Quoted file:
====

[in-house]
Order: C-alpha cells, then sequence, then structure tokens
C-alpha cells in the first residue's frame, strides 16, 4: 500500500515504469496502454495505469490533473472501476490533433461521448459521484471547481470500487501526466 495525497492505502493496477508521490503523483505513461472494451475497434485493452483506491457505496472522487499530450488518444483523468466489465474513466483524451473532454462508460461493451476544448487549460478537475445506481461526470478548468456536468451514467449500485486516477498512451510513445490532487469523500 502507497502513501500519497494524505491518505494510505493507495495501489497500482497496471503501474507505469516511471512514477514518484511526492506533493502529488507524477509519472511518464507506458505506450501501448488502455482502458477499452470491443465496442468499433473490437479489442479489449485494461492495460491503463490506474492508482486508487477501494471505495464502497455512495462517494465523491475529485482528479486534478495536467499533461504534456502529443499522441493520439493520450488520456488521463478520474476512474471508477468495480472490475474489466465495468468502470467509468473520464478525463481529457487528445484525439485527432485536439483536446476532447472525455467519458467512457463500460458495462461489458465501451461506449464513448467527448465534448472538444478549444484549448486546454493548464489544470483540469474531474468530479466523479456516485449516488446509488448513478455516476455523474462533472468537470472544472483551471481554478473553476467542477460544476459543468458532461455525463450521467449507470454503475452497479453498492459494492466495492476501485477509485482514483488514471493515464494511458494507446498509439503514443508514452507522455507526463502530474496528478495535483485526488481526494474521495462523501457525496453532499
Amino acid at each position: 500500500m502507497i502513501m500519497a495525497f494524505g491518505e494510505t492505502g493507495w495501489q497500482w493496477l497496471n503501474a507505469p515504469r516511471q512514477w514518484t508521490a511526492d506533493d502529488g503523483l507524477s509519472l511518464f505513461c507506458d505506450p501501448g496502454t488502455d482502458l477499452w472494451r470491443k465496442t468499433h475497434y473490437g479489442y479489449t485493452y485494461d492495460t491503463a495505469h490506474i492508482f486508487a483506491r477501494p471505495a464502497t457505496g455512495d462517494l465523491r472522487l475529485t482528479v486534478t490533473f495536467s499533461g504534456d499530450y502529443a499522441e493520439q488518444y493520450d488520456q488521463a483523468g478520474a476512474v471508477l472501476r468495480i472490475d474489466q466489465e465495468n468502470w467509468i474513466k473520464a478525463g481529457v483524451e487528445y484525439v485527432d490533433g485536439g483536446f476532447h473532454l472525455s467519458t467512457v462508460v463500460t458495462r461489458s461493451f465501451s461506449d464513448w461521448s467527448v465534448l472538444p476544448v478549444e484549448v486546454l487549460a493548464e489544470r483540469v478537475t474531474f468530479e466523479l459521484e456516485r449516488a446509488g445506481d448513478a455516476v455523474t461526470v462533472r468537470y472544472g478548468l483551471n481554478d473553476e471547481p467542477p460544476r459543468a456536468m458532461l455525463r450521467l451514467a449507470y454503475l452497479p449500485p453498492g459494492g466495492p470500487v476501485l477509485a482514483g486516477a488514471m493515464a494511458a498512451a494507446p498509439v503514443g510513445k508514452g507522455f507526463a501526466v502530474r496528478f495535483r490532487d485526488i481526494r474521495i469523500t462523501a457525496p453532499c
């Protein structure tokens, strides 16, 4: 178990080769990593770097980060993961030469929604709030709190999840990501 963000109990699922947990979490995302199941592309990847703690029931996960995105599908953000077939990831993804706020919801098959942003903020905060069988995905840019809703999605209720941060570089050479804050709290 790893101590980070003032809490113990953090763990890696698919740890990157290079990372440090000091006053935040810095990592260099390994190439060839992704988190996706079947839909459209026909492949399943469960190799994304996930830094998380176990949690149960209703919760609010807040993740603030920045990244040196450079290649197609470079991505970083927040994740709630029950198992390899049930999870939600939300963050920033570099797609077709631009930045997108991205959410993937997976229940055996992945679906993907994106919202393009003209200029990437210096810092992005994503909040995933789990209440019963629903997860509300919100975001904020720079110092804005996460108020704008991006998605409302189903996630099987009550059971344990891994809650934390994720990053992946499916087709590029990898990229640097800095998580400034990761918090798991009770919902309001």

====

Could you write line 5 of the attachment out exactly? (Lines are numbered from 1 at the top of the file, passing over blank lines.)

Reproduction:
């Protein structure tokens, strides 16, 4: 178990080769990593770097980060993961030469929604709030709190999840990501 963000109990699922947990979490995302199941592309990847703690029931996960995105599908953000077939990831993804706020919801098959942003903020905060069988995905840019809703999605209720941060570089050479804050709290 790893101590980070003032809490113990953090763990890696698919740890990157290079990372440090000091006053935040810095990592260099390994190439060839992704988190996706079947839909459209026909492949399943469960190799994304996930830094998380176990949690149960209703919760609010807040993740603030920045990244040196450079290649197609470079991505970083927040994740709630029950198992390899049930999870939600939300963050920033570099797609077709631009930045997108991205959410993937997976229940055996992945679906993907994106919202393009003209200029990437210096810092992005994503909040995933789990209440019963629903997860509300919100975001904020720079110092804005996460108020704008991006998605409302189903996630099987009550059971344990891994809650934390994720990053992946499916087709590029990898990229640097800095998580400034990761918090798991009770919902309001």